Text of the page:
Vector-based Control of Transmission: Discovery Research

This program completed in June 2018.

The Vector-Based Control of Transmission: Discovery Research (VCTR) program supports innovative research on chemical and biologic approaches to control disease-transmitting mosquitoes and prevent the transmission of vector-borne diseases. Mosquitoes have been called “the deadliest animal in the world,” carrying diseases that kill an estimated 725,000 people every year. The worst of these diseases is malaria, which killed more than 400,000 people in 2013. More than 2.5 billion people live in areas where they risk being infected with the dengue virus. The VCTR program is an extension of the Bill & Melinda Gates Foundation's Grand Challenges in Global Health initiative and is managed by the FNIH in collaboration with the Bill & Melinda Gates Foundation and numerous academic institutions in the United States and around the world. The project investigators conduct research to develop biocontrol agents to prevent transmission of infectious diseases by mosquito vectors. The VCTR program supports Target Malaria, which aims to reduce the population of malaria transmitting mosquitoes in Africa. The VCTR program has previously supported two projects characterizing the molecular components involved in the mosquito’s host seeking behaviors and identifying compounds that could interfere with such behavior.

Learn about the Problem Formulation for the use of Gene Drive in Mosquitoes Workshop held on May 25-27, 2016, in Reston, Virginia.

Read the Bill & Melinda Gates Foundation’s Malaria Strategy Overview.

Goals

  • Develop new mosquito biocontrol methods using naturally occurring bacteria or genetic engineering.
  • Identify odorants that can prevent mosquitoes from biting humans.
  • Identify novel targets for new and more specific insecticides.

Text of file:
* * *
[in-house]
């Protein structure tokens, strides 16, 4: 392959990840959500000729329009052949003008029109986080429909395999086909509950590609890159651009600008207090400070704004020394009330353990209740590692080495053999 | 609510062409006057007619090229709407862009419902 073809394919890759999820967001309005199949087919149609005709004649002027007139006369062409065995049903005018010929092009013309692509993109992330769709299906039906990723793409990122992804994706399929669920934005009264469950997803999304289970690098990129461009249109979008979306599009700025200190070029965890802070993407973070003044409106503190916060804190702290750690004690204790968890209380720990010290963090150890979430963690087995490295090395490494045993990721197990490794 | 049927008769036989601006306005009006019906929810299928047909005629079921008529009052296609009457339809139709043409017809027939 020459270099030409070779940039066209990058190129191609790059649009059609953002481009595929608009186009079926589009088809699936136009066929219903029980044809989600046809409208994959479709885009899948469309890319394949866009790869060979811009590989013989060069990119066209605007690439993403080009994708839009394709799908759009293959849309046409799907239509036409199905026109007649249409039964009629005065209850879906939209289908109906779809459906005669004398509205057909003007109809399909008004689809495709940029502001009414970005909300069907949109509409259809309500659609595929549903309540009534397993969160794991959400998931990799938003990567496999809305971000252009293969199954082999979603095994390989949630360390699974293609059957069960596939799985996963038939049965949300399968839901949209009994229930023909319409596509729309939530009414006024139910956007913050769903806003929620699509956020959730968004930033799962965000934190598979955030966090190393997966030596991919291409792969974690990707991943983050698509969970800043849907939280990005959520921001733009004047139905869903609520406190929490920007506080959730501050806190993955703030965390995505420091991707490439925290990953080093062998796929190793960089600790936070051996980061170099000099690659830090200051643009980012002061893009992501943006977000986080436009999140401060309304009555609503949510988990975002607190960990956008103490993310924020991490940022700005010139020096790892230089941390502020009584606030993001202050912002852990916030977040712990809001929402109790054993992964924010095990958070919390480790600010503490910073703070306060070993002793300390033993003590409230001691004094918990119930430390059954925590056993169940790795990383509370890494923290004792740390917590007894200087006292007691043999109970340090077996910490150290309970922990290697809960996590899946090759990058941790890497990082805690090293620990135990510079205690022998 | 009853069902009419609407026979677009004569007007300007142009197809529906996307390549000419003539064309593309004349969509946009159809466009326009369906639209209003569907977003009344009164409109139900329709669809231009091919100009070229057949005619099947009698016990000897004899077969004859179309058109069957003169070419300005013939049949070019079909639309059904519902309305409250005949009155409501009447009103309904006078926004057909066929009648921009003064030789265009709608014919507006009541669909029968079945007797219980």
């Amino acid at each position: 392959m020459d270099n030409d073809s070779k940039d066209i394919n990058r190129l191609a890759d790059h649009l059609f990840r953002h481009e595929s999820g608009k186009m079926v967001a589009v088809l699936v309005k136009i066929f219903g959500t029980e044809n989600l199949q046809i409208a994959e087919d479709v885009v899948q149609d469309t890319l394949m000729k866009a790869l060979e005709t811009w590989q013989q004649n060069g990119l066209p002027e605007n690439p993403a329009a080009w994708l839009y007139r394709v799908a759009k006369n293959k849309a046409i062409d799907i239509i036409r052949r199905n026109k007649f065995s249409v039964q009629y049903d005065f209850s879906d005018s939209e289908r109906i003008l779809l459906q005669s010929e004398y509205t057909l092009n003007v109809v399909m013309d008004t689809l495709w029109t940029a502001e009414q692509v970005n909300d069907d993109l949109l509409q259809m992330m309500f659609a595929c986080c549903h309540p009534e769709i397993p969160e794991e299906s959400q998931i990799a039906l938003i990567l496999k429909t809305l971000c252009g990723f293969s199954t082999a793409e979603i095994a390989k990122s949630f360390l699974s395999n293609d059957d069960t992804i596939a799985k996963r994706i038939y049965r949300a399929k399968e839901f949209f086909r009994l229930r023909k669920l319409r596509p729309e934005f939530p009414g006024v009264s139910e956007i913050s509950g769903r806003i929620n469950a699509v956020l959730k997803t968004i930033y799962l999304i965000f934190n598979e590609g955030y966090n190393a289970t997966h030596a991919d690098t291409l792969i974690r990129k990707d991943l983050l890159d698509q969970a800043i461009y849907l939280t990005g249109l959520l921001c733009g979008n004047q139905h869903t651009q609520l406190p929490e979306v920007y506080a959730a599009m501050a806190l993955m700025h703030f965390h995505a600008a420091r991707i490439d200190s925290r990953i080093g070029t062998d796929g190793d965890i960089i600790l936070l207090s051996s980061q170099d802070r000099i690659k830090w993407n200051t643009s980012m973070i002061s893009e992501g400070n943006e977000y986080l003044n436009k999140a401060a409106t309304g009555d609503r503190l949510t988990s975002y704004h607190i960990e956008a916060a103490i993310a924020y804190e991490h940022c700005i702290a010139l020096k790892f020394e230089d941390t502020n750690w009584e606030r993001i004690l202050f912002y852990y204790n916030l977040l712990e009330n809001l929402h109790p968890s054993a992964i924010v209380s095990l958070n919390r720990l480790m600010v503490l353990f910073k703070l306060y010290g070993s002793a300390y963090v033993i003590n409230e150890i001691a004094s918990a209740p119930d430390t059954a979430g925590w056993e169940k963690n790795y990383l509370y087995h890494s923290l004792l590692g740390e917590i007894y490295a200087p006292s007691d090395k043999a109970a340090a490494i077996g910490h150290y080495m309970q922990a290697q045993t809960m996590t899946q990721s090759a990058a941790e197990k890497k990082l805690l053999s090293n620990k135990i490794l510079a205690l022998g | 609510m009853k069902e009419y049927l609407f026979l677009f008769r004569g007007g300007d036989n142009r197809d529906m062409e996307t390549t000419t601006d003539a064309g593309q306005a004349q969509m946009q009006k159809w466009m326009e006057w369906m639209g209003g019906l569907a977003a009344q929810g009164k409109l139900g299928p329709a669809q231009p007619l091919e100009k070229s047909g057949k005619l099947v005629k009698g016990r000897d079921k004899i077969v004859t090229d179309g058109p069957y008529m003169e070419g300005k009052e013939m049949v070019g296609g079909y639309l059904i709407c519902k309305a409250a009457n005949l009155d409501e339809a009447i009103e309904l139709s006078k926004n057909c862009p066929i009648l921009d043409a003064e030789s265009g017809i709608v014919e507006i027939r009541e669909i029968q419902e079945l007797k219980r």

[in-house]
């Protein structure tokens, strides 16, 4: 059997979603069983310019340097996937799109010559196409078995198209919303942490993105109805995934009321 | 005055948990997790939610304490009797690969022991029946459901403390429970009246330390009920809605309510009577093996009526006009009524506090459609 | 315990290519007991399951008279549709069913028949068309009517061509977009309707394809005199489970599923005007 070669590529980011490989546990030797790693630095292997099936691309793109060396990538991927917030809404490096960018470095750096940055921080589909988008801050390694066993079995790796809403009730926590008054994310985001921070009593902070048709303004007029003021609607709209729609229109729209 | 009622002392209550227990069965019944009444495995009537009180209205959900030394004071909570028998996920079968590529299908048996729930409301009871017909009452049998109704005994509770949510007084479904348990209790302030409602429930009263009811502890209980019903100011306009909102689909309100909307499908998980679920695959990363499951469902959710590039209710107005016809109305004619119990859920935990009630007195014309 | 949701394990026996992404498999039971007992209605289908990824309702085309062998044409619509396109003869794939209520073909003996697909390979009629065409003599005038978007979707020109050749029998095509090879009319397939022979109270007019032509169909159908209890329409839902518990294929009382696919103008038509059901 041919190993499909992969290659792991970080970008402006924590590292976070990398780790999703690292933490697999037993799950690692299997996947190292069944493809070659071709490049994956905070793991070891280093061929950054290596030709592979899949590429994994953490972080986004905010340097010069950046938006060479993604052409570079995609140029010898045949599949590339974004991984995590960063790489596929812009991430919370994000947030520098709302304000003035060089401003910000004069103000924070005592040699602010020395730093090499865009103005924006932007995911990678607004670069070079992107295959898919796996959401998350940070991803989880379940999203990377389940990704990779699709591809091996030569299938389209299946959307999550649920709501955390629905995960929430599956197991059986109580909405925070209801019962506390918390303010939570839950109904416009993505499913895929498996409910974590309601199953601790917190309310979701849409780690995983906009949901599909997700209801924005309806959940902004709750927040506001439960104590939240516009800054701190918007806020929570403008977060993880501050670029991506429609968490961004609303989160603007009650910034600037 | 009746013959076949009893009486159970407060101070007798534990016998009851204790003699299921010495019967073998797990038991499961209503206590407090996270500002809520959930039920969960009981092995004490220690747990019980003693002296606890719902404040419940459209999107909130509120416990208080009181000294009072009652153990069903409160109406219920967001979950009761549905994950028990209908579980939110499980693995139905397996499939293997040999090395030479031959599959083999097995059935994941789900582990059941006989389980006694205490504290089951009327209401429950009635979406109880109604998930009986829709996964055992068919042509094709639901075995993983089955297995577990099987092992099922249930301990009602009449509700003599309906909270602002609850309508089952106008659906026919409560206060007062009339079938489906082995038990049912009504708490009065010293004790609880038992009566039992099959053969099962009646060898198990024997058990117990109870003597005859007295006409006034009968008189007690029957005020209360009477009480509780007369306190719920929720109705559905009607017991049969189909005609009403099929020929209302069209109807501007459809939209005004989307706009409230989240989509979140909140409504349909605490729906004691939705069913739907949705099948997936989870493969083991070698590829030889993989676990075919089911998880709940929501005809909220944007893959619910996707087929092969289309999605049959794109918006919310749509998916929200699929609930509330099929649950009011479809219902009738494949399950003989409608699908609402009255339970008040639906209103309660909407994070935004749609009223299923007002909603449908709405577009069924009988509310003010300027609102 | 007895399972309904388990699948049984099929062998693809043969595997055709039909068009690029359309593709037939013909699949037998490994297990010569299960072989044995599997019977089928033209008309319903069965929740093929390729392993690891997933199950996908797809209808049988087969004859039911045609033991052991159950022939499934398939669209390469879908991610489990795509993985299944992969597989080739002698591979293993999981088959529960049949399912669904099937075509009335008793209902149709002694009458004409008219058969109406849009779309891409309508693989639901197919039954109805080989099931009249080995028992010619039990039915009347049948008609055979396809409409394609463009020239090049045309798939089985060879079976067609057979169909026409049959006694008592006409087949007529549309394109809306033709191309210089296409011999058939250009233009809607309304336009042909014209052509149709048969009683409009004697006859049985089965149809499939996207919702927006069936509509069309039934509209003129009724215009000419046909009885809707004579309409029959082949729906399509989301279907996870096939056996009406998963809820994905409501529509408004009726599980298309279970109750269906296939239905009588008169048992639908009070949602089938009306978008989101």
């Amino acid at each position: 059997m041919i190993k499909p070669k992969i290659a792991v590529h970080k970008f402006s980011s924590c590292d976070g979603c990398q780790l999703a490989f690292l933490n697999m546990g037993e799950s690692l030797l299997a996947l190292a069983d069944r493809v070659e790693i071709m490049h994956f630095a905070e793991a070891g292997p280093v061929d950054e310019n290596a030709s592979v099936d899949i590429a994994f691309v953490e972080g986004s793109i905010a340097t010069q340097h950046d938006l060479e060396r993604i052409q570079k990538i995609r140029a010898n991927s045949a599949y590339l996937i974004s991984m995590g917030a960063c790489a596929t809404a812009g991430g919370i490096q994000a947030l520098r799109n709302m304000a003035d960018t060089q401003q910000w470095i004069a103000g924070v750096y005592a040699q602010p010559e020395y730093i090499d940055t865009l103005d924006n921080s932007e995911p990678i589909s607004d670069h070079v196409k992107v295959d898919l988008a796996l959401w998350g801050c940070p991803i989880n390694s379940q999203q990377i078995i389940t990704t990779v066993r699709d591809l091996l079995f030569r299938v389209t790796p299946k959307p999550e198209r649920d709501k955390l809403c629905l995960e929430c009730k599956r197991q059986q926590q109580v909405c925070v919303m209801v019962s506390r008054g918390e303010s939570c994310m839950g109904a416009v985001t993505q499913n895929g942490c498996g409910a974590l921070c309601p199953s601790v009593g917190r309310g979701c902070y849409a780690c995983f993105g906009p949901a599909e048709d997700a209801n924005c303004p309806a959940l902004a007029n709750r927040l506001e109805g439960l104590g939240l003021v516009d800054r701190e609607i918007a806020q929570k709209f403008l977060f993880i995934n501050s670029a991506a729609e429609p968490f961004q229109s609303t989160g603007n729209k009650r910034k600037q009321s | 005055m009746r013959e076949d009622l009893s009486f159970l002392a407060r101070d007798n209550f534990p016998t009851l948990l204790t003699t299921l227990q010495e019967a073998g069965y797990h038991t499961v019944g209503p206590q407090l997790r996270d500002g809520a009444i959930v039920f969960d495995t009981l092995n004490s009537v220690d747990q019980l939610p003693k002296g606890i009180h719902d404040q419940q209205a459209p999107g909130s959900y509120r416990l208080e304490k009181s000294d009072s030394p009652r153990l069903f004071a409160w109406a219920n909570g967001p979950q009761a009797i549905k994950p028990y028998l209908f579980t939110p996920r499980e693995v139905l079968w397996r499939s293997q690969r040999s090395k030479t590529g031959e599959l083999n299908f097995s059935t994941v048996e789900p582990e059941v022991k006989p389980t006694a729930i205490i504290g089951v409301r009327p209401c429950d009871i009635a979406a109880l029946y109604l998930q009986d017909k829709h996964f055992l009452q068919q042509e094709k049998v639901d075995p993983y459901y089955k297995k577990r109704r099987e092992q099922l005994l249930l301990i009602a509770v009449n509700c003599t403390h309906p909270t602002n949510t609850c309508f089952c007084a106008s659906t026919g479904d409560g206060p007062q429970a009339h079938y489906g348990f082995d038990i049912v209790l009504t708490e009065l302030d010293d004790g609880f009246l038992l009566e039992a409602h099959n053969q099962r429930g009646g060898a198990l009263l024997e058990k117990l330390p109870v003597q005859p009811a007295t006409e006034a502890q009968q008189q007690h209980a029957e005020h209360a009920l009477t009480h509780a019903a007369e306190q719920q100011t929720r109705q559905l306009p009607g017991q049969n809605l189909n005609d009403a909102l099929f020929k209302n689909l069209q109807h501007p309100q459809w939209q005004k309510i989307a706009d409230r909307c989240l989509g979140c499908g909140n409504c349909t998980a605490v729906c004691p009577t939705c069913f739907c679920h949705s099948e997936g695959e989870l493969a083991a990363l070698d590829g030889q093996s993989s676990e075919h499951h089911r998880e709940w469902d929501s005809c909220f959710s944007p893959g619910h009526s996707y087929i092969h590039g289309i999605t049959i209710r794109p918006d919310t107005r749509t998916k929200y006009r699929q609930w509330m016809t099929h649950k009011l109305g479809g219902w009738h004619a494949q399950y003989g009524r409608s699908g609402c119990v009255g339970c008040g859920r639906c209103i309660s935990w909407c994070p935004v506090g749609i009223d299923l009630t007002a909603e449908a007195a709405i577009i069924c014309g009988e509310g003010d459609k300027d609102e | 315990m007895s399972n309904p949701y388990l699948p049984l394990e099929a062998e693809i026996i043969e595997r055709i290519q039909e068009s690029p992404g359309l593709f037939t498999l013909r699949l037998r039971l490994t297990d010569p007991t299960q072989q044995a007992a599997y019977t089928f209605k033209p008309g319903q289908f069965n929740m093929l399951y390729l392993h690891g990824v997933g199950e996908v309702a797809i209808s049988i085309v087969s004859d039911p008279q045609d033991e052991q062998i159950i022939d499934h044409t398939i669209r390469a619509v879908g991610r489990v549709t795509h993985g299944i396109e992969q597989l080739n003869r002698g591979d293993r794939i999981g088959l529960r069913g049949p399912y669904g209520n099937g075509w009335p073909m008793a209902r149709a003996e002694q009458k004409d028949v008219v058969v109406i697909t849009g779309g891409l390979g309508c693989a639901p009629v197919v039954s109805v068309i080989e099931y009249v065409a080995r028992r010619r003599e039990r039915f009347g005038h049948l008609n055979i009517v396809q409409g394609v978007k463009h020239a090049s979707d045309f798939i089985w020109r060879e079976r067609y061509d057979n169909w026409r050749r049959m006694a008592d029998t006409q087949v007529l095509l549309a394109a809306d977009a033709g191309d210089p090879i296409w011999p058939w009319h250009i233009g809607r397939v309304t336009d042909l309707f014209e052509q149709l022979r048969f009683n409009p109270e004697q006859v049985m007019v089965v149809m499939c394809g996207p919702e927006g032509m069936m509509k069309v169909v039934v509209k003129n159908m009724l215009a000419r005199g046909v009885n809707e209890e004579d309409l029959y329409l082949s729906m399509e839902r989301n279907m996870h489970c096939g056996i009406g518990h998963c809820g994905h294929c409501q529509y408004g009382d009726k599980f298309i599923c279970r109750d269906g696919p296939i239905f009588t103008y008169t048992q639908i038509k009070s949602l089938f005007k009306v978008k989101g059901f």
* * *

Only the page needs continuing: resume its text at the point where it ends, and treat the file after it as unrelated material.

Results & Accomplishments

The program has resulted in development of two novel biocontrol technologies, on based on Wolbachia and the other on CRISPR-mediated gene drive.

Guidance Documents

Results from the Workshop “Problem Formulation for the Use of Gene Drive in Mosquitoes”. Roberts, et al. Am. J. Trop. Med. Hyg., 96(3):530–533, 2017.

Independent risk assessment for contained laboratory studies on a sterile male strain of Anopheles gambiae.

Guidance Framework for Testing of Genetically Modified Mosquitoes. World Health Organization, 2014.

Scientific Publications

Impact of mosquito gene drive on malaria elimination in a computational model with explicit spatial and temporal dynamics. Eckhoff PA et al. 2017 Proc Natl Acad Sci U S A. 2017 Jan 10;114(2):E255-E264.

A CRISPR-Cas9 gene drive system targeting female reproduction in the malaria mosquito vector Anopheles gambiae. 2016 Hammond A et al. 2016 Nature Biotechnology 34, 78–83.

A synthetic sex ratio distortion system for the control of the human malaria mosquito. 2014 Galizi R et al. Nat Commun. 2014 Jun 10; 5: 3977

Narrow SAR in odorant sensing Orco receptor antagonists. 2014 Romaine et al. Bioorg Med Chem Lett Jun 15; 24(12)2613-6.

A conserved aspartic acid is important for agonist (VUAA1) and odorant/tuning receptor-dependent activation of the insect odorant co-receptor (Orco). 2013 Kumar BN et al. PLoS One Jul 23 8(7):e70218.

Evolution of mosquito preference for humans linked to an odorant receptor. 2014 McBride CS et al. Nature Nov 13; 515(7526): 222-7.

Multimodal integration of carbon dioxide and other sensory cures drives mosquito attraction to humans. 2014 McMeniman CJ et al. Cell Feb 27; 156(5):1060-71.

Media

Gates Notes (April 25, 2014): The Deadliest Animal in the World

Partners

Private-Sector Partners:
Bill & Melinda Gates Foundation*
Vestaron Corporation

Academic Partners:
Colorado State University
Columbia University
Donald Danforth Plant Science Center
Imperial College London
Monash University
Ohio State University
University of California, Irvine
University of Florida
University of Oxford
University of Queensland
Vanderbilt University

*Provided financial or in-kind support for this program.

FNIH Contact

Stephanie James, Ph.D., Senior Vice President of Science, sjames@fnih.org